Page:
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Folk-rock film makes Kentucky debut in Nicholasville

Visitors to Movie Tavern at Brannon Crossing will be among a select audience that will have the opportunity to watch a newly released film that just might make up for the summer fun many of us missed because of the ongoing pandemic.

The folk-rock film “Killian and the Comeback Kids” opened Sept. 18, and showings continue at the theater located at 150 Langley Drive, Nicholasville.

The film tells the story of a young mixed-race musician with big plans for a tour with his bandmate after graduating college.

Before the tour, Killian makes a stop in his hometown to visit his parents, and that’s when his bandmate drops out of the tour and Killian finds himself stuck living at home again.

A chance encounter with a childhood acquaintance gives the summer new direction. Together, they build a rag-tag band of other struggling locals for one shot to play a music festival coming to their once prosperous steel town.

The film stars Taylor Purdee, who is also the writer and director, along with Emmy nominee Kassie DePaiva, Nathan Purdee, John Danchak, Shannon O’Boyle, Maddie Jane and Academy Award winner Lee Grant.

Purdee said the film came about because he wanted to produce something that wasn’t a documentary.

“And no one was going to give me the money to produce Star Wars 12,” he said. “So I needed to make a film with what I access to.”

That included “a handful of really good actors and the summertime in the rural country side.”

Purdee had also become more interested in folk and Americana music, which offered him a way to score a film.

“I was looking for a way to have a story that I could score in my own way with a banjo and acoustic guitars,” he said. “It became this sort of folk-rock musical.”

The film addresses a social trend that many people Purdee’s age are experiencing.

The film’s main character grapples with feeling stuck at home after earning an expensive college degree.

“When I was writing the film, about one-third of people my age were moving back home to live with their parents for about five years after graduating college,” he said. “I think that trend has reached an all-time high at this point.”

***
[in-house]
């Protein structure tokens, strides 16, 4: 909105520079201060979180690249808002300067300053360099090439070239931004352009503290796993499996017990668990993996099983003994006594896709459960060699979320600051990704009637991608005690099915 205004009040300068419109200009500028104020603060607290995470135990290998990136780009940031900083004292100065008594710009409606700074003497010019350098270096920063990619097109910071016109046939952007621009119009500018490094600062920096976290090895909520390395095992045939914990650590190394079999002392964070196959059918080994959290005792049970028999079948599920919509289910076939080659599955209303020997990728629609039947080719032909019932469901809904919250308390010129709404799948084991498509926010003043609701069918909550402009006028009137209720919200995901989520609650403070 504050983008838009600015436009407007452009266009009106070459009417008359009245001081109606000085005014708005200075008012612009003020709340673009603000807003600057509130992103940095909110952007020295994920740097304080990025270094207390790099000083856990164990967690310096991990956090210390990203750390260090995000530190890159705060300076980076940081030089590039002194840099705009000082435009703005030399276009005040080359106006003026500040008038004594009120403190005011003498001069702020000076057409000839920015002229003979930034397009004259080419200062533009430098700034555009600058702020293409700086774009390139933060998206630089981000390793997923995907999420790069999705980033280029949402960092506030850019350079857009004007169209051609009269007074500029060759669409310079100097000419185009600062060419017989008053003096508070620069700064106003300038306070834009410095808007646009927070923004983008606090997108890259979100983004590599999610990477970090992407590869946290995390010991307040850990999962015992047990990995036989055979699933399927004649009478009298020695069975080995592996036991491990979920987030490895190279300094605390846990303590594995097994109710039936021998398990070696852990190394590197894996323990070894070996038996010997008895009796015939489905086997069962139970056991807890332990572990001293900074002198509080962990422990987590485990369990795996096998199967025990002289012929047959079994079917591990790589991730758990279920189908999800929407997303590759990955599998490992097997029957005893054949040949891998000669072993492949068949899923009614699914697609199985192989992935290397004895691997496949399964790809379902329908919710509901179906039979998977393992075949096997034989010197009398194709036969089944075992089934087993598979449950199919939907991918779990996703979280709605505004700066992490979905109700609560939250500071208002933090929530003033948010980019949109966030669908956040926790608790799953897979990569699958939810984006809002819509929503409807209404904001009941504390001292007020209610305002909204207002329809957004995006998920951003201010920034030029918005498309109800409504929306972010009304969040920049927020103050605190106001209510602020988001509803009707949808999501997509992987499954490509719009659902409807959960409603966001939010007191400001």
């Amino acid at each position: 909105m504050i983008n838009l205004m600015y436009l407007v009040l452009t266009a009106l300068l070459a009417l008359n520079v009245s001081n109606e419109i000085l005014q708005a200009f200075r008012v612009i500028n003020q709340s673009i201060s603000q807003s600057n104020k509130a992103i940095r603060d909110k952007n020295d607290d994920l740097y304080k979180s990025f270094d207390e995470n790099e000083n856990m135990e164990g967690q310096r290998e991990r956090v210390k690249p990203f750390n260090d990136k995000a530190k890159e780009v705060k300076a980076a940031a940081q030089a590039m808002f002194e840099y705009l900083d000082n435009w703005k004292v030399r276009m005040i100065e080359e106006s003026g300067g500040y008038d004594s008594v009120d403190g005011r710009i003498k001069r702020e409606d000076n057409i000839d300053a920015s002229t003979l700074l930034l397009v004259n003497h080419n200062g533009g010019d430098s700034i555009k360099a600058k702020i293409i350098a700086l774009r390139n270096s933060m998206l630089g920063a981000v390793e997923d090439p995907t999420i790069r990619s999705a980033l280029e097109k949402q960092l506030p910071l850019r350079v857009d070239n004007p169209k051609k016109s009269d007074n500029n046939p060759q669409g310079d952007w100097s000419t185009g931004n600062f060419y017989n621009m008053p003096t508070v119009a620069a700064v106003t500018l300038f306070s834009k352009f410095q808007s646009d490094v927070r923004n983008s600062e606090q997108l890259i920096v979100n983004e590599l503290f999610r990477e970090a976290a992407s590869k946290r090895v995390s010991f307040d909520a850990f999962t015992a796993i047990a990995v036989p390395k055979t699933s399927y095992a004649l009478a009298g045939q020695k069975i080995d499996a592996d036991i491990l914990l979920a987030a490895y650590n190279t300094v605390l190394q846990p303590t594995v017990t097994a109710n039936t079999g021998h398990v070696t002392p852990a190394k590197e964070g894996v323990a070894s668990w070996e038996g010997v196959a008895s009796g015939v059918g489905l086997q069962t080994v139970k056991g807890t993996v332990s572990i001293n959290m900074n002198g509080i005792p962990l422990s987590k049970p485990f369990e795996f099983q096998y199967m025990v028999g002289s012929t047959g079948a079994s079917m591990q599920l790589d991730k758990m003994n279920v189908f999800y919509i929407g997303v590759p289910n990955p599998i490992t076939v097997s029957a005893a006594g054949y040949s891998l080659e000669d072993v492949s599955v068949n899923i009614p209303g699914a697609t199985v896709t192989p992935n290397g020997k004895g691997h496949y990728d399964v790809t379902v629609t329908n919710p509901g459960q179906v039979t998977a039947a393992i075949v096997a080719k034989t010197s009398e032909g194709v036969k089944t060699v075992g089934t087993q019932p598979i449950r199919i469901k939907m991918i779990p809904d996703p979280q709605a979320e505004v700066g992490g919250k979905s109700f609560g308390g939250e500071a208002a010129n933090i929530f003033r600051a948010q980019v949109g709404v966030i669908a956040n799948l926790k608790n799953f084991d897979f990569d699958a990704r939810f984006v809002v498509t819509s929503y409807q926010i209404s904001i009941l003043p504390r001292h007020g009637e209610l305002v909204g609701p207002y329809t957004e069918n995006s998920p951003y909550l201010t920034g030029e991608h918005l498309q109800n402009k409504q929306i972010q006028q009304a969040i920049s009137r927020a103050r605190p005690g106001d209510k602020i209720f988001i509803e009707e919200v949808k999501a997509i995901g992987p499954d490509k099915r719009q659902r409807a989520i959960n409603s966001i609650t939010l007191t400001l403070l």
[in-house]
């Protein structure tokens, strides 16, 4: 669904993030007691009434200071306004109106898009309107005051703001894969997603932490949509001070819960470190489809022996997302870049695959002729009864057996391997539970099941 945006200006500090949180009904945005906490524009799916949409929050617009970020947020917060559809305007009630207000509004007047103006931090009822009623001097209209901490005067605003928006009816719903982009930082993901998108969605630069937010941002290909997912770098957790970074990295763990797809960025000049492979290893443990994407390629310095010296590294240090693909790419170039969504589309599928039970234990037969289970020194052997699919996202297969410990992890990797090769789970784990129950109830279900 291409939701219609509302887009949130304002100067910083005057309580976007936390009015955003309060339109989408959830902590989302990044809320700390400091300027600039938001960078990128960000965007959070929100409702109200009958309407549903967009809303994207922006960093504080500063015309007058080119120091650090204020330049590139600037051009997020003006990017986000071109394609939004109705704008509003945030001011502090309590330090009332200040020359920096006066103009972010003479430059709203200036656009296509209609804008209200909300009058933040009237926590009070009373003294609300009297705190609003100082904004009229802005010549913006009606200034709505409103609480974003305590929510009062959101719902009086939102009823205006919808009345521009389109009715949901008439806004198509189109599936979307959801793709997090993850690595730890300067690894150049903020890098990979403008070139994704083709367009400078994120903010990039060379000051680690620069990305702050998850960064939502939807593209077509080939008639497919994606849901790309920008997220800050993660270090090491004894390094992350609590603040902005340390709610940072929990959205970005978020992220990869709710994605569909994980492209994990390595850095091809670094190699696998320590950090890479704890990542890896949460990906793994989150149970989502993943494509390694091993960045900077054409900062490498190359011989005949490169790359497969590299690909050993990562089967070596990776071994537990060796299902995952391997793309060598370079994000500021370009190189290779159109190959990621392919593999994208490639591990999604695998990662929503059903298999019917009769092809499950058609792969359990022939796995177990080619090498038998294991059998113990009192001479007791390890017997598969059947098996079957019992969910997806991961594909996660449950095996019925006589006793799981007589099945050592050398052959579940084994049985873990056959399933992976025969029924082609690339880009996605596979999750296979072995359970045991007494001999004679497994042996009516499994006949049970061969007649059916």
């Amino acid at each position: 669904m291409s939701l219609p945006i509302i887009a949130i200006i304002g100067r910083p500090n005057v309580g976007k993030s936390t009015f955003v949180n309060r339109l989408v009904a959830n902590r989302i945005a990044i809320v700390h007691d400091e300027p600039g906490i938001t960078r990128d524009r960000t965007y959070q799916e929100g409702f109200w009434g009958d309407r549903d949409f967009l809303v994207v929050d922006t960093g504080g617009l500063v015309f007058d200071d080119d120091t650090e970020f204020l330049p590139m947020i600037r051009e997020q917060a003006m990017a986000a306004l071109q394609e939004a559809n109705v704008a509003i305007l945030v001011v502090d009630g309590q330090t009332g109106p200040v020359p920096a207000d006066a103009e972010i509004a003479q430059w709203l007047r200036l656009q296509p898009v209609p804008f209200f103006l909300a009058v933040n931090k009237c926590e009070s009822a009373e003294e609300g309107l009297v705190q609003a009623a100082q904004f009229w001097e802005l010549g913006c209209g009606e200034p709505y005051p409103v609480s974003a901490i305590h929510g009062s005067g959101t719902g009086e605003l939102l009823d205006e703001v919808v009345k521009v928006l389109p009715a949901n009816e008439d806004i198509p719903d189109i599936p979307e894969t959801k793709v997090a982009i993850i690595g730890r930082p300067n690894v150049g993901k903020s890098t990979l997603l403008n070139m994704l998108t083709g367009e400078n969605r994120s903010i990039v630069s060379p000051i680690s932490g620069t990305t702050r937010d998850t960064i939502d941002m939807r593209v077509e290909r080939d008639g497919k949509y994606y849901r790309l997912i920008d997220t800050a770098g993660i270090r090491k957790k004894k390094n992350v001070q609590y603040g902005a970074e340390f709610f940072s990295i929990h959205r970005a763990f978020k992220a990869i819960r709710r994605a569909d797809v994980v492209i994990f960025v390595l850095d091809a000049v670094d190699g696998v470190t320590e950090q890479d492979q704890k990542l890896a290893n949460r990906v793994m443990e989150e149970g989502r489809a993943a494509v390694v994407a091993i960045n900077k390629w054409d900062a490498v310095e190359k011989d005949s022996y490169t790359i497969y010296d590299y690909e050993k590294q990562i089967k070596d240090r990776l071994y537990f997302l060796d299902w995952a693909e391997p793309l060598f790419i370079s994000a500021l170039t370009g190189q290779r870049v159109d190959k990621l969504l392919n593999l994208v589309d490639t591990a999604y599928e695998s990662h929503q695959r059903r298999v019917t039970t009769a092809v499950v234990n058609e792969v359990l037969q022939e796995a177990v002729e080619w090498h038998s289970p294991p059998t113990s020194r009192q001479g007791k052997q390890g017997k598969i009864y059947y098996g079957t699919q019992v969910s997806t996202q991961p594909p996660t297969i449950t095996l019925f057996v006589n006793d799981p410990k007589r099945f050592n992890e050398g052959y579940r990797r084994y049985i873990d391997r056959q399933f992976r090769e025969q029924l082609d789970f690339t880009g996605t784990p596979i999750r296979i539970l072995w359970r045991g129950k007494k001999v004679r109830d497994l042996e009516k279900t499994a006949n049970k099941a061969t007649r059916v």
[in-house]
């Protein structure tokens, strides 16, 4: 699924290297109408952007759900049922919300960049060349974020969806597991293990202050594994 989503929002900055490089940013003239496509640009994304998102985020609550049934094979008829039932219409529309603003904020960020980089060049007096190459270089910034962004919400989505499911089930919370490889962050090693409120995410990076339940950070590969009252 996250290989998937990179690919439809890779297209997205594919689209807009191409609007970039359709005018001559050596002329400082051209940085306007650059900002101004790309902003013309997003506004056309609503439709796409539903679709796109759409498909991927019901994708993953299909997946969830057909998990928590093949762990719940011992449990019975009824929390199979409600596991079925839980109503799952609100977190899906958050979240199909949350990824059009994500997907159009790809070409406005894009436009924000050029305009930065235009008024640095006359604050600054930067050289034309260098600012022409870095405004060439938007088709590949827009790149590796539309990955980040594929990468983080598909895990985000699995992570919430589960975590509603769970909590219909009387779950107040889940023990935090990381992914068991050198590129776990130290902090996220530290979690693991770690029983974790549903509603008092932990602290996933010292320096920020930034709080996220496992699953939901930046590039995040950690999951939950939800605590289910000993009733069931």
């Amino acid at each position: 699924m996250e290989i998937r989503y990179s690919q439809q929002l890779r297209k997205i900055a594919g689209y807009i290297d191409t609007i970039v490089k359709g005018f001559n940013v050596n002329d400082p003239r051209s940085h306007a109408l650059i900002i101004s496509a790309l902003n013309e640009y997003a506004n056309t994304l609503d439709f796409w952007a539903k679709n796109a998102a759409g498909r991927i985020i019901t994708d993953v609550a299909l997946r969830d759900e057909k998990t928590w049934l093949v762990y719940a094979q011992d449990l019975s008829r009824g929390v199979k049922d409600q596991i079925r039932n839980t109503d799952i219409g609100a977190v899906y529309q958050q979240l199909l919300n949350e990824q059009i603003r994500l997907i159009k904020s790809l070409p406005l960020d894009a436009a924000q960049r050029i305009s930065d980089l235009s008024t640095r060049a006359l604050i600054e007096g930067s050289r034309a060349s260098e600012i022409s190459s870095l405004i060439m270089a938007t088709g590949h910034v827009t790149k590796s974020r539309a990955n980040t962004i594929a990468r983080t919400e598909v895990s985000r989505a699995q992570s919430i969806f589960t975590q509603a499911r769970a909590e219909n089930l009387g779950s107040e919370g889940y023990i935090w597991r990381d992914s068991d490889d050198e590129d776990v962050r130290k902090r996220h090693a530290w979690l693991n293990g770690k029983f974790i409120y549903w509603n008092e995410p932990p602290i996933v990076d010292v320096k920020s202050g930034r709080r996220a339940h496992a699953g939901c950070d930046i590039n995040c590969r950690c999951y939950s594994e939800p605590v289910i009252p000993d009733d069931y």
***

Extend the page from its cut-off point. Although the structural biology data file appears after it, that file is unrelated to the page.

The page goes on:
At the same time, the film “feels very 2020,” Purdee said, which wasn’t the case when it was being written and produced.

“I’ve been surprised at how much the film feels like the summer we missed out on,” he said. “It’s all about going to concerts with your friends — something we can’t really do right now — and living in a safe, beautiful, summertime world with no masks.”

Another common theme that emerged from the film was the importance of community, which seems more integral now that ever, Purdee said.

“So much of the film is about this small town with a community-centric vibe,” he said. “It’s that community element that we’re all missing out on so much. It’s entirely about the sense of togetherness.”

The film made its Kentucky debut at the Nicholasville theater.

Purdee said the film was strategically released in communities with an arts scene and a college or university.

“My father’s friend had been telling us about the arts scene in Nicholasville for a couple of years,” Purdee said. “We heard the place was great and wanted to make sure it was on the list of places for the film to release.”

For showtimes, visit www.marcustheatres.com.

About Whitney Leggett

Whitney Leggett is managing editor of The Winchester Sun and Winchester Living magazine. To contact her, email whitney.leggett@winchestersun.com or call 859-759-0049.

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